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News: Auctions
An exceptionally large, fine and important blue and white lobed ‘fish pond’ bowl Mark and period of Xuande. Photo credit: Sotheby's
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by Archaeology Newsroom

‘Fish Pond’ bowl auctioned for 2.9 million dollars

Made in the Xuande Period

An exceptional Ming bowl that fetced $29.5 million at Sotheby’s auction on Wednesday will appear at an upcoming exhibition in Shanghai, setting the second highest record for Ming porcelain (the first being the one held by the Meiyintang Chenghua “Chicken Cup” sold in April 2014).

The current Asian owner of the bowl will lend the artifact to the Long Museum, where it will be shown as part of an exhibition dedicated to the artworks of the Yongle and Xuande periods of the Ming Dynasty, due to open on April 28.

According to the description by Sotheby’s, “The exceptionally large, fine and important blue and white lobed ‘Fish Pond’ bowl is exquisitely potted, of ten-lobed mallow shape with deep rounded sides rising from a correspondingly shaped foot to a flared rim, the exterior strikingly decorated in different washes of cobalt with a dense and dynamic scene depicting four fishes, a carp, mandarin fish and two kinds of bream, swimming amidst water plants, the fishes with dark blue outlines and finely detailed with hatching and stippling, rendered interrupted by clumps of lotus blooms and leaves, the latter with white veins precisely picked out by incision through the washes to the porcelain body, the larger leaves further rendered with frayed edges accentuated with dark heaping and piling, the interior similarly painted with a double-line medallion enclosing a carp and mandarin fish dynamically swimming amidst clumps of lotus and undulating water weeds, the base inscribed with a six-character reign mark within a double circle.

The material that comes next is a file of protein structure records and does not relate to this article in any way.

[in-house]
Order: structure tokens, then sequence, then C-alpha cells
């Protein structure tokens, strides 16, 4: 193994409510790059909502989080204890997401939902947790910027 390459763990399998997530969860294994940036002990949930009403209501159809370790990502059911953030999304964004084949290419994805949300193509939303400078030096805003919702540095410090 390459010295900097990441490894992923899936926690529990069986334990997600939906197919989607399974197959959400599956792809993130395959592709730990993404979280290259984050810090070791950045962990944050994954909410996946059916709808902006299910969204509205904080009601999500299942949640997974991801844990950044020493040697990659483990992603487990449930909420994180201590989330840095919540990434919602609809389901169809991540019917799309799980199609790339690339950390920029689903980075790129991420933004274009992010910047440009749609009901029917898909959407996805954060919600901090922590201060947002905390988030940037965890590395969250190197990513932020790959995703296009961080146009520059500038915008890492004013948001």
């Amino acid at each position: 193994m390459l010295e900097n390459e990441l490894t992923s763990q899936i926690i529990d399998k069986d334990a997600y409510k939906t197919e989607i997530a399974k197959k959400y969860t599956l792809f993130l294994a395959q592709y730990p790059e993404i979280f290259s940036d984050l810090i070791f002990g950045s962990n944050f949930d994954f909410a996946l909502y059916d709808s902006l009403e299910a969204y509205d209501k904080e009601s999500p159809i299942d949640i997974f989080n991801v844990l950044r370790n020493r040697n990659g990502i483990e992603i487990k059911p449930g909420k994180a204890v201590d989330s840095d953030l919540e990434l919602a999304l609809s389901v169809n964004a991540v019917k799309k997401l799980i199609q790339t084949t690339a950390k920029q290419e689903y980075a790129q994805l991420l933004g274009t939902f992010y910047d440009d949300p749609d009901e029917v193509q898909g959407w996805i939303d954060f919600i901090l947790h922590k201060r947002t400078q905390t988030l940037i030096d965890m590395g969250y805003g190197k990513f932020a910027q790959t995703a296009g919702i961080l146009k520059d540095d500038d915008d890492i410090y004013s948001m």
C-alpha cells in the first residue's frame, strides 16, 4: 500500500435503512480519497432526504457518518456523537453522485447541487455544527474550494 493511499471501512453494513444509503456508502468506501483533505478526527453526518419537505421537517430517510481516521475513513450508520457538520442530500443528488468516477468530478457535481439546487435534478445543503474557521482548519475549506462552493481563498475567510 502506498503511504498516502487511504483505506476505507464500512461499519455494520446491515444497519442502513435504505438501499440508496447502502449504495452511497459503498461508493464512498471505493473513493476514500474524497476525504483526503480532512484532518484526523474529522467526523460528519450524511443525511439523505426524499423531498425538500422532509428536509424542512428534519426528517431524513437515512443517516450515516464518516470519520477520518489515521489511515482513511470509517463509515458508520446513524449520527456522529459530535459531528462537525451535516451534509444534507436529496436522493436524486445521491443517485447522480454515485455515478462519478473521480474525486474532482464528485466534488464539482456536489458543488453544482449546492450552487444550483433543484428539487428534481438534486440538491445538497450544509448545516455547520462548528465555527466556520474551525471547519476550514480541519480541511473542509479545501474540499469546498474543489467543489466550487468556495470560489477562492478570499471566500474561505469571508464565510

“It is a piece that is very well-known in Japan, having been exhibited in the Tokyo National Museum in 1963, and the Kyoto National Museum in 1966, and published extensively thereafter,” Sotheby’s Asia Deputy Chairman Nicolas Chow said.

The bowl had been kept in a private Japanese collection for 50 years before.

NOTES